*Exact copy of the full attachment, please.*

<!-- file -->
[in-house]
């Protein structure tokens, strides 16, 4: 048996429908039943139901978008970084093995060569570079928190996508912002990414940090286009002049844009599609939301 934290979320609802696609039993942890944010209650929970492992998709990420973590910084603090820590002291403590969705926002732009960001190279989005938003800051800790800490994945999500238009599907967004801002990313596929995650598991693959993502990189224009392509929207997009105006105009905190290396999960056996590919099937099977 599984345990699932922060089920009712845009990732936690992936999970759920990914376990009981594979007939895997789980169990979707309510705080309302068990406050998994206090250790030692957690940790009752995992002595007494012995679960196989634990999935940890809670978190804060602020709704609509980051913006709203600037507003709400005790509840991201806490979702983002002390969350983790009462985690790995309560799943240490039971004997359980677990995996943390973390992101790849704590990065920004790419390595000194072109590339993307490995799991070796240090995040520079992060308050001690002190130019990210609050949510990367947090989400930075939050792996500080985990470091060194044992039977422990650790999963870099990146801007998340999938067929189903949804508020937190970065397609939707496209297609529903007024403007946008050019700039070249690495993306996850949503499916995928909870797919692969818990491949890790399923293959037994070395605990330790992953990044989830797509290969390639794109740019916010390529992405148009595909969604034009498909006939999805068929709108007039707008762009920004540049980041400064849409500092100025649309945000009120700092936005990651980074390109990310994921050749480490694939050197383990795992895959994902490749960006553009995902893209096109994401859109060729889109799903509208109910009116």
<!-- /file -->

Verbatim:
[in-house]
């Protein structure tokens, strides 16, 4: 048996429908039943139901978008970084093995060569570079928190996508912002990414940090286009002049844009599609939301 934290979320609802696609039993942890944010209650929970492992998709990420973590910084603090820590002291403590969705926002732009960001190279989005938003800051800790800490994945999500238009599907967004801002990313596929995650598991693959993502990189224009392509929207997009105006105009905190290396999960056996590919099937099977 599984345990699932922060089920009712845009990732936690992936999970759920990914376990009981594979007939895997789980169990979707309510705080309302068990406050998994206090250790030692957690940790009752995992002595007494012995679960196989634990999935940890809670978190804060602020709704609509980051913006709203600037507003709400005790509840991201806490979702983002002390969350983790009462985690790995309560799943240490039971004997359980677990995996943390973390992101790849704590990065920004790419390595000194072109590339993307490995799991070796240090995040520079992060308050001690002190130019990210609050949510990367947090989400930075939050792996500080985990470091060194044992039977422990650790999963870099990146801007998340999938067929189903949804508020937190970065397609939707496209297609529903007024403007946008050019700039070249690495993306996850949503499916995928909870797919692969818990491949890790399923293959037994070395605990330790992953990044989830797509290969390639794109740019916010390529992405148009595909969604034009498909006939999805068929709108007039707008762009920004540049980041400064849409500092100025649309945000009120700092936005990651980074390109990310994921050749480490694939050197383990795992895959994902490749960006553009995902893209096109994401859109060729889109799903509208109910009116």